Design an appropriate BPM adoption plan to align with client's process maturity
When a company starts BPM development without doing the adequate leg work required to automate business processes, it leads to missed deadlines, frustration of unmet management expectations, dissatisfied users, and lower ROI. To decide how much leg work is required, one must understand the process maturity of the company.
A company's process maturity can be categorised in one of the five stages::
- Stage I : Forest Land ( Processes - be it procedural, policy or rules - are not documented, but are in the minds of business users who are using those processes. In some of the critical areas, policies and rules are formulated explicitly, although procedures are rarely drafted.)These are typically single product organisations which can sustain without process forumulation because the business complexity is low.
- Stage II: Prepared Land ( Some of the key transactional procedures, even if not documented, are automated in an IT system compelling business users to follow certain guidelines. Processes are however still undocumented and therefore not yet shared fully in the organisation.
- Stage III: Tilled land ( Processes are documented. This enables concerned business users to redesign the processes, if and when necessary. Although process benefits accrue, they are limited due to lack of process metrics measurement)
- Stage IV: Nurtured Land ( Procedures are not only documented, but automated and therefore can be monitored regularly. )This enables organisation to measure the performance of a process and therefore continuously improve the processes.
- Stage V: Revitalised Land – Highest stage of process maturity. Due to automation of processes, organisational linkages can be exploited fully by this organisation, while on the other hand, procedures can also be altered with little effort whenever required. This enables organisation to be flexible and efficient, both at the same time.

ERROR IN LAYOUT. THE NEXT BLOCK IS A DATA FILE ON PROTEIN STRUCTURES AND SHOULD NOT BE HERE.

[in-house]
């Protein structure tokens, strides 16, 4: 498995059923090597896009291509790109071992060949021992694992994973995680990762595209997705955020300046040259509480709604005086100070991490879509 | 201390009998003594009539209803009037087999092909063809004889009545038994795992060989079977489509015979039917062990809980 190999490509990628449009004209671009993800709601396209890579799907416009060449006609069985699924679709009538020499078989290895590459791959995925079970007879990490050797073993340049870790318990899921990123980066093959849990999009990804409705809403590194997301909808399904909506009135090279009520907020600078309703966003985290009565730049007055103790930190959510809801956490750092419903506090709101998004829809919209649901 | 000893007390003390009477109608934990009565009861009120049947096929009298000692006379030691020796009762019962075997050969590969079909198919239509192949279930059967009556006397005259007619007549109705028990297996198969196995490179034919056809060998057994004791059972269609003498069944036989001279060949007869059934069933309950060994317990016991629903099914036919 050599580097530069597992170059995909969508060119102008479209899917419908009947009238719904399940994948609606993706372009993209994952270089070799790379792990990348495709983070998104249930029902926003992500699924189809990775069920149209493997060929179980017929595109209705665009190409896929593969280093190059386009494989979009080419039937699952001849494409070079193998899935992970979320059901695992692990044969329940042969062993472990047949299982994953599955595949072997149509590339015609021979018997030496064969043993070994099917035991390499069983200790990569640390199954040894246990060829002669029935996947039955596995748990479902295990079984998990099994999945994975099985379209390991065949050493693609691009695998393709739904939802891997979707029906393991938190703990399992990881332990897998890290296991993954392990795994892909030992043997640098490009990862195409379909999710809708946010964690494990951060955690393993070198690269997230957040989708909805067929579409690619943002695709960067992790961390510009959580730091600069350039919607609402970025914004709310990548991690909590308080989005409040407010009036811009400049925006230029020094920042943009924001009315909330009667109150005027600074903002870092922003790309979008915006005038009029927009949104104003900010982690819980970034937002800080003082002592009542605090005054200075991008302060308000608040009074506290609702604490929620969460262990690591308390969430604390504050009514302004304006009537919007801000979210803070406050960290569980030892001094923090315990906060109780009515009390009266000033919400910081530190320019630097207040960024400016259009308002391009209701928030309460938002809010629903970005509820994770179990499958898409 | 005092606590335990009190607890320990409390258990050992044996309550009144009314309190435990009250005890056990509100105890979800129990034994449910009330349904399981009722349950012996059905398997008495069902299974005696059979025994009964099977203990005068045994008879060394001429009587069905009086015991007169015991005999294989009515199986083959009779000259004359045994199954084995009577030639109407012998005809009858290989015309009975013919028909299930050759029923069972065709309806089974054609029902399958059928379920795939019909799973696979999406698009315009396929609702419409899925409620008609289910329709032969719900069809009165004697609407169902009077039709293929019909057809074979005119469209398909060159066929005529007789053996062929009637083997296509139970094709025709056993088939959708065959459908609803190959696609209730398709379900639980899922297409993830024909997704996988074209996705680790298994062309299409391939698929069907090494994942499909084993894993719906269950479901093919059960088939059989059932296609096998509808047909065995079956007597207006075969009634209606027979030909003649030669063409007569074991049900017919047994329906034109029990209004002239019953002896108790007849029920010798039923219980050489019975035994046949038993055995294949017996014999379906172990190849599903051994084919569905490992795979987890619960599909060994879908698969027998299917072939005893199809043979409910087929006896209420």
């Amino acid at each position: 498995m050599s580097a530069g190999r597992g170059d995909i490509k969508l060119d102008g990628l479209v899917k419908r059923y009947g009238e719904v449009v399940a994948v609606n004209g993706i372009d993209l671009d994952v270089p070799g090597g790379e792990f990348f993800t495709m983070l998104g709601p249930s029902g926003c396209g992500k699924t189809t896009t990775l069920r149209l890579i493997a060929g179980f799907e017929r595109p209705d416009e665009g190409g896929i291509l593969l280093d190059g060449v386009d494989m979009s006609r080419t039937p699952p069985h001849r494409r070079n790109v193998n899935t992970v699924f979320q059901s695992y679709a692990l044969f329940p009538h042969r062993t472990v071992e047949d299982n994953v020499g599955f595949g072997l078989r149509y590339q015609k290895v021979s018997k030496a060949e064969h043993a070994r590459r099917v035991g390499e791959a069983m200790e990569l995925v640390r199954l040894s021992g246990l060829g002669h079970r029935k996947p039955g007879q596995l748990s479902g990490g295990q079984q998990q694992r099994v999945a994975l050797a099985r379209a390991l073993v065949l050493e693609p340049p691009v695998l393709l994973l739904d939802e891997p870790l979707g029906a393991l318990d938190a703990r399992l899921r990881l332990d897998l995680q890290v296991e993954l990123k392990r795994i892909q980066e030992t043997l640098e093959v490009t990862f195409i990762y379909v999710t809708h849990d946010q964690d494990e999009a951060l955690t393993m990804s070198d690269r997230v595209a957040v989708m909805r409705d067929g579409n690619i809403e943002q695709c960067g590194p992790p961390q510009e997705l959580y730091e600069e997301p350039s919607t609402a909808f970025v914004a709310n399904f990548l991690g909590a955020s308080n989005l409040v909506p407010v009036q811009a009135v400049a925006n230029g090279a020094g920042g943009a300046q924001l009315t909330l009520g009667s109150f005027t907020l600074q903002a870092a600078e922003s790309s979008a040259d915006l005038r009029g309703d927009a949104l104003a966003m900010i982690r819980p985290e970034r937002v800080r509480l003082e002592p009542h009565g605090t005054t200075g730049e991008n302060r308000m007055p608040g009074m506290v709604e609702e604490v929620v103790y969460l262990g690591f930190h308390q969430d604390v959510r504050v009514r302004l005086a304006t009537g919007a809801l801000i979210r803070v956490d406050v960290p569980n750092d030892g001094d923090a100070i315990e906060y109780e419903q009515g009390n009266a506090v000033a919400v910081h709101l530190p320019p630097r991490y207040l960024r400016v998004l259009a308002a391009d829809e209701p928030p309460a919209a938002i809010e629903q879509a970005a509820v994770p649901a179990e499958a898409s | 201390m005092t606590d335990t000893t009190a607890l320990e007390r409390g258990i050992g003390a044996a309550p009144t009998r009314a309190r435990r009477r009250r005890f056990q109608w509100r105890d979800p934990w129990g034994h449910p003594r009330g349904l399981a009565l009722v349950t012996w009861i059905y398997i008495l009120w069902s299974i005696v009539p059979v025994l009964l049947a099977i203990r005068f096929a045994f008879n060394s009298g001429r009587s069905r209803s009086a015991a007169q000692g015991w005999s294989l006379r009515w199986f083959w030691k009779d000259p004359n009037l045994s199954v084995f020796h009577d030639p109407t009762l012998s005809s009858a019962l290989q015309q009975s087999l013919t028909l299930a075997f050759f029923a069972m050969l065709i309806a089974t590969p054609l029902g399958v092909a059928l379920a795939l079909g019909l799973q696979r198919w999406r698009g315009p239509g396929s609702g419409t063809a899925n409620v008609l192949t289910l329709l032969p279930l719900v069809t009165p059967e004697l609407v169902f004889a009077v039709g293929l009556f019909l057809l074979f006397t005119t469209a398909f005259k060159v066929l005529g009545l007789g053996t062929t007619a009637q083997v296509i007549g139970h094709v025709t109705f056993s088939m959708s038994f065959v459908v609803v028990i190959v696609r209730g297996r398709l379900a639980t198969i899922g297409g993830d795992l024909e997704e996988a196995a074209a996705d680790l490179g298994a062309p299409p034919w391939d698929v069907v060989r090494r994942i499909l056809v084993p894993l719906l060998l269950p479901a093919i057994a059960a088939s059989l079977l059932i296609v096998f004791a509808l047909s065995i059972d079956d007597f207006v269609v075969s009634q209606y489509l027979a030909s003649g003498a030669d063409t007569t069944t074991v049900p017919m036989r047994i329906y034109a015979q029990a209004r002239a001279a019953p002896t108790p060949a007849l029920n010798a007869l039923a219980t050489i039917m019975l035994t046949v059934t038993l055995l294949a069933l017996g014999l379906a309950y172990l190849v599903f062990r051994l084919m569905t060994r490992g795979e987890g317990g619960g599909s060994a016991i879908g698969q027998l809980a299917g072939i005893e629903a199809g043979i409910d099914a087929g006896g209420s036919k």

BPM Adoption plan
BPM development before Stage III is premature BPM development. Without reaching stage III, benefits from BPM for the organisation are sporadic, piecemeal and suboptimal. It may produce some results, but like a premature baby, it consumes inordinate time and energy in sustaining them.
A simple questionaaire tool can help one assess the process maturity of the target organisation and therefore enable one to design an appropriate Plan to negotiate the hurdles and capitalise on the company's advantages.
Cluster driven strategy can be used to ensure that the necessary process maturity in a specific cluster is achieved, before BPM can be deployed in that cluster. This not only enables organisation to pluck the low hanging fruits, but also benefit from the 'cross organisational linkages' that are possible only after sufficient level of process maturity is achieved.
IT tools, such as KM intranet portal, can also be used to hasten the process maturity, especially when a company is at Stage II. KM intranet portal can be designed to document and share current process flow in the company. This will enable anyone, who is using the process, to share his suggestions, point mistakes and recommend improvements. This will allow company to document 90% of the process flows quickly. Balance 10% gap can be filled easily with lesser effort. On the one hand, this will hasten the speed of process deployment in a automation tool like Savvion, while on the other it will allow business users to participate in Process 'redesign' before deploying it.
A well design BPM adoption plan, that is aligned with process maturity of the organisation, can go a long way in ensuring that BPM projects generate the promised benefits to users and management.